Wednesday, August 24, 2005


Today I went to Ambleside to pick up the basket I made in collaboration with Owen Jones. He was at the Armitt Trust museum demonstrating how to make a besom, a type of traditional broom made from a bundle of birch branches. I once carried one of these brooms home from England with me on an airplane, and was laughed at on the way not so much because it is a large and unwieldy thing but because most people think besoms look like witches' brooms.

The museum had organized a day of craft demonstrations, so while I was there I also met Heather Parker, who showed me how to spin wool. It was not as difficult as I had thought it would be, though it is a bit like patting your head and rubbing your stomach at the same time.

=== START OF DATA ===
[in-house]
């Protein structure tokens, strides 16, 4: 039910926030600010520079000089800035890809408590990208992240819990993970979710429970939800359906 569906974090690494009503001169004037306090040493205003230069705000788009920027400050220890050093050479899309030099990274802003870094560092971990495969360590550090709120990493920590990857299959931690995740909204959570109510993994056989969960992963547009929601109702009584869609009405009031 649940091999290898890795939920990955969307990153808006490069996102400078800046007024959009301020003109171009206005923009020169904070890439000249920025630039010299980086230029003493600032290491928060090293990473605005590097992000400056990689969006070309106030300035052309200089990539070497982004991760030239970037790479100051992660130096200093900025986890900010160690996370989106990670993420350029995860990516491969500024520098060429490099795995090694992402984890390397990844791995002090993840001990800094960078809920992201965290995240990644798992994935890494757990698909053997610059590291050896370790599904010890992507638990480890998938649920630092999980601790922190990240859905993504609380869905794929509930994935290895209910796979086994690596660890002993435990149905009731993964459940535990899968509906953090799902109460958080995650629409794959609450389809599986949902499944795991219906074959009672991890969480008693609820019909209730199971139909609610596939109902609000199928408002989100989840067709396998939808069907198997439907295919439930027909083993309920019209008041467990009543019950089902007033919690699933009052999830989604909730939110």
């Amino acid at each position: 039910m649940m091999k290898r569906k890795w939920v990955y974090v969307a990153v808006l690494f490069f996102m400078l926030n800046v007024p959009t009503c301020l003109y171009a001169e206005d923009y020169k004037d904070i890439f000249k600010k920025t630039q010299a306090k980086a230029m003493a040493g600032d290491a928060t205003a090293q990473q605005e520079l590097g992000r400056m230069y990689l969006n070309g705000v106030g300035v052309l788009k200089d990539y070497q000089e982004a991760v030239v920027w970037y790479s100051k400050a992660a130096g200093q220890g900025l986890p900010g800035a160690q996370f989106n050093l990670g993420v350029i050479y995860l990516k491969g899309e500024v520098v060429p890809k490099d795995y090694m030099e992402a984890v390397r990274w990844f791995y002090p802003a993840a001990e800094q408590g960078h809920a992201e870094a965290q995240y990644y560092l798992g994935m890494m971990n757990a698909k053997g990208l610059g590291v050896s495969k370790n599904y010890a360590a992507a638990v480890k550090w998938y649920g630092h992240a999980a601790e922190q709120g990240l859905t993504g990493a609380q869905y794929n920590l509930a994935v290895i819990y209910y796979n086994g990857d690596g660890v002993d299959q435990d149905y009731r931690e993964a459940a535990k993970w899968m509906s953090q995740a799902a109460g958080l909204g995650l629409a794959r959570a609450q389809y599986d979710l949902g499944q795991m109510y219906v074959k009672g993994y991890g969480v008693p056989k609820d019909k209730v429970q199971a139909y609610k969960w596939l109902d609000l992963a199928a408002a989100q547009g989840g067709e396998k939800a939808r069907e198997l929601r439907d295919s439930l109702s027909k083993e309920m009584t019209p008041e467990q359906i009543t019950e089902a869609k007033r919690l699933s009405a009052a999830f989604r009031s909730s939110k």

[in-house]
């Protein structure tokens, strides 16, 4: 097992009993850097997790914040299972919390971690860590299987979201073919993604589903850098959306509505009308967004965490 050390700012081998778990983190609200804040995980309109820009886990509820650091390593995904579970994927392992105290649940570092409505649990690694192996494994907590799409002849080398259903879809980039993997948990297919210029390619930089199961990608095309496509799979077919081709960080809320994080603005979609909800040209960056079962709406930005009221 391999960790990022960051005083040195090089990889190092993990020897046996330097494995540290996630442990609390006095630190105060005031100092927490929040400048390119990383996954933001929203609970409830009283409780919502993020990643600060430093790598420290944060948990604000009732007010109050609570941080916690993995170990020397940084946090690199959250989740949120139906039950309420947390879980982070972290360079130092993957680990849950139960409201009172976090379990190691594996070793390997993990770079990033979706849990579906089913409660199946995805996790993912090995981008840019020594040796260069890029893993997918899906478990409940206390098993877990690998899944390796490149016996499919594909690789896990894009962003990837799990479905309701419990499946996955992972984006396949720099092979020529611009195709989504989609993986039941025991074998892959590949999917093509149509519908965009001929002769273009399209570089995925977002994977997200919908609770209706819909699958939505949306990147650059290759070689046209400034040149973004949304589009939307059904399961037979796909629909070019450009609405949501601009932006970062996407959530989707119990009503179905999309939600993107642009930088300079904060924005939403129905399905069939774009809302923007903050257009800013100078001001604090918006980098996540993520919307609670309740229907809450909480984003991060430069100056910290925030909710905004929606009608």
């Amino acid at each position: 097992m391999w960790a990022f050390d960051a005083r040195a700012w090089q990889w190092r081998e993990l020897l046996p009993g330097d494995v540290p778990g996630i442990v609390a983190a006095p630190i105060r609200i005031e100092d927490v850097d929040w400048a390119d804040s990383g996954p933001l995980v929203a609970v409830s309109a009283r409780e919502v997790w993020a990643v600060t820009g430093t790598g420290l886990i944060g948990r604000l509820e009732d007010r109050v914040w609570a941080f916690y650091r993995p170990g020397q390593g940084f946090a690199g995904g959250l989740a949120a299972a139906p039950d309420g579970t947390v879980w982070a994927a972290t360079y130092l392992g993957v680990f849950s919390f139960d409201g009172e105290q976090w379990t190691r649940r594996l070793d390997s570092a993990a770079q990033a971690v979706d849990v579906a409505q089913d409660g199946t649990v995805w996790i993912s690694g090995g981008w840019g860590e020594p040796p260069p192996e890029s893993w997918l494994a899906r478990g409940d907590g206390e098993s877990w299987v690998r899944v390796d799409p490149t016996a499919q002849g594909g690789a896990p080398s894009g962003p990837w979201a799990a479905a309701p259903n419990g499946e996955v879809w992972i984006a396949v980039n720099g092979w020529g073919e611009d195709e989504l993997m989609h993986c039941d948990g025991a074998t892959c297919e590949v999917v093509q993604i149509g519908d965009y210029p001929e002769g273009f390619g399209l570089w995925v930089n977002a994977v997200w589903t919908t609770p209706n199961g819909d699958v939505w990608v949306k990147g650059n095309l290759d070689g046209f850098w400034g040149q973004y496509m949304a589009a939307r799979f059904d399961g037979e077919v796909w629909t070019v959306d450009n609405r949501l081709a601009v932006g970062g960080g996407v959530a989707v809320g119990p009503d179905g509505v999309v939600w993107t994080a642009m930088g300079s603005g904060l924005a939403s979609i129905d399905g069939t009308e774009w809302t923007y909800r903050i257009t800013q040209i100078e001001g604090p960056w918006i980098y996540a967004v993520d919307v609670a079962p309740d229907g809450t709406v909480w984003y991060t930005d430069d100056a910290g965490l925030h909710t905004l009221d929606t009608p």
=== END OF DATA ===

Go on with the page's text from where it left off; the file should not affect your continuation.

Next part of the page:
I visited the Ambleside Library and found an interesting little book called The Kendal Weaver by John Satchell, which contained an interesting blurb on the history of the red cloak:

"The red cloak was the most widespread and longest surviving traditional garment of the English countrywoman, continuing in use in Wales into the present century...The cloak was the general outdoor garment for all women, an 18th century hooded form is still familiar from the folk tale of Little Red Riding Hood."


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